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3D Concrete Printing and Digital Construction

There are three methods for 3D printing: stereolithography, patented in 1986: fused deposition modelling, patented in 1989: and selective laser sintering, patented in 1992. It didn’t take long before research into 3D concrete printing (3DCP) began, focused on developing the equipment needed and the performance of the materials used. Twenty years later there were over a dozen experimental prototypes built, extensively documented in the 2019 book 3D Concrete Printing Technology: Construction and building applications,[i]which also has details on the materials science required to identify successful mixtures and admixtures. The information needed to create a 3D blueprint is generated during design, and it is a relatively small step to move from a BIM model to instructions for a 3D printer.

By 2022 the commercialisation of 3DCP was underway, with two types of systems available. One using a robotic arm to move the print head over a small area, intended to produce structural elements and precast components, the other a gantry system for printing large components, walls and structures. The Additive Manufacturing Marketplace had 34 concrete printing machines listed, ranging from desktop printers to large track mounted gantry systems that can print three or four story buildings. Companies making these machines are mainly from the US and Europe, and the table also has details on the type and size of a selection of machines. There are also several companies offering 3DCP as a service at an hourly or daily rate.

One of the most advanced 3DCP companies is Black Buffalo, a subsidiary of South Korea’s Hyundai group based in New York. Their NexCon gantry system takes around 11 hours to build and eight hours to take down. Using a proprietary ink developed over a few years of research involving a lot of trial and error (and getting approval for building codes), the machine can print up to four stories with a crew of five people. One person is required to monitor the nozzle and insert stiffening frames every few layers to provide structural strength, the pump needs two people and a helper, plus a site foreman or engineer. As well as walls it will print floors and precast elements. Black Buffalo expects to sell over 100 of these printers in 2022-23, and they are available for rent at $1,000 a day.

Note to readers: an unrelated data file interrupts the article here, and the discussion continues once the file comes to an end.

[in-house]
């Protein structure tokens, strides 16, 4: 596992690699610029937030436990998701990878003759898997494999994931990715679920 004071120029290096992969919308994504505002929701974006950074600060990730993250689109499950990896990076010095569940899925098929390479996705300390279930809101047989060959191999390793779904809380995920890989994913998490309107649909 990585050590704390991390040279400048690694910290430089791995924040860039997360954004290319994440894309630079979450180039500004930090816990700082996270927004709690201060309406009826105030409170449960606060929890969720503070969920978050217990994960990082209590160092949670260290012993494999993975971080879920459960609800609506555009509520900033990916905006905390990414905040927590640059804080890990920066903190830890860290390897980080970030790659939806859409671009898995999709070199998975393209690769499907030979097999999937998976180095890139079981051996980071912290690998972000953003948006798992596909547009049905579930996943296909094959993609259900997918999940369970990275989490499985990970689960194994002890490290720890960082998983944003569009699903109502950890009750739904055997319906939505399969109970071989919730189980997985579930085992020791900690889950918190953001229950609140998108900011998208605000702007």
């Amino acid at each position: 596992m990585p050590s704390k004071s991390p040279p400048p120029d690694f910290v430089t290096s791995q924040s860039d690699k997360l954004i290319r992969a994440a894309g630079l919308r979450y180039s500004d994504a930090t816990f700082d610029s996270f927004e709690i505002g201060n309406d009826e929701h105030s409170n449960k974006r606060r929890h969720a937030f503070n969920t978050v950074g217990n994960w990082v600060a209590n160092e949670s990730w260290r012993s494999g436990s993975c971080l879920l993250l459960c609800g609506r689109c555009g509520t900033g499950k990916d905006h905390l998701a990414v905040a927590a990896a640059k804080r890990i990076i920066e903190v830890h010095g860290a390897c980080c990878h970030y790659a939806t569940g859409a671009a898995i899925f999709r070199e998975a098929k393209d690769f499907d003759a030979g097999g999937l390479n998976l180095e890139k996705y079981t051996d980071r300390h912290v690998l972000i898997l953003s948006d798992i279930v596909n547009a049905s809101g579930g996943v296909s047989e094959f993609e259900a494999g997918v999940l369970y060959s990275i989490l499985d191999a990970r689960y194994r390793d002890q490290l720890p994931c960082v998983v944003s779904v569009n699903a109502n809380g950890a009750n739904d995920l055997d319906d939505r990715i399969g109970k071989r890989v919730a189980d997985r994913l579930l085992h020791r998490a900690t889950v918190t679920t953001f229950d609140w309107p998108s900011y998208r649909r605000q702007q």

Some companies making 3D concrete printers

Concrete printing is only one part of the development of additive manufacturing. In mid-2022 the Additive Manufacturing Marketplace listed 2,372 different 3D printing machines from 1,254 brands. The number of printers and materials used were: 364 metal; 355 photopolymers; 74 ceramic; 61 organic; 34 concrete; 24 clay; 20 silicone; 19 wax; and 19 continuous fibres. Many of these printers could be used to produce fixtures and fittings for buildings. Producing components onsite from bags of mixture avoids the cost of handling and transport, and for large items avoids the load limits on roads and trucks. There are also printing services and additive manufacturing marketplaces being set up. These link designers to producers with the materials science, specialised equipment and print farms capable of large production runs and manufacture on demand. Examples are Dassault Systems 3DExperience, Craft Cloud, Xometry, Shapeways, 3D Metalforge, Stratasys and Materialise.

Additive manufacturing is a major part of a broader system of production known as digital fabrication. Neil Gershenfeld described digital fabrication as turning ‘bits into atoms and atoms into bits’ using fabrication laboratories (fabs) producing ‘assemblers’ that provide the cutters, printers, millers, moulders, scanners and computers needed for designing, producing and reproducing objects. These tools include traditional subtractive ones for cutting, grinding or milling, but the focus has been on research into new methods of additive manufacturing using different methods of layering materials using 3D printers. Printing of metal, ceramic and plastic objects from online design databases is spreading from hobbyists and initial users to industry applications and wider acceptance.

Gershenfeld, who founded the first fab in 2003, defined digital fabrication, as ‘the seamless conversion of design and engineering data into fabrication code for digitally controlled tools.’ The definition in a Construction 4.0 book is less focused, a ‘method or system which relies on digital fabrication entirely or to a significant degree, either in prefabrication or on-site construction. Examples of digital fabrication processes in construction include robotic fabrication and assembly, large scale additive manufacturing, and the use of specialized automation systems for material processing in areas ranging from advanced fabrication of metal or timber assemblies to various forms of concrete processing to the fabrication of multi-material composites.’ The chapter on digital fabrication has over a dozen examples, with many of the projects shared with other chapters in the book on 3D concrete printing, robotics and automation.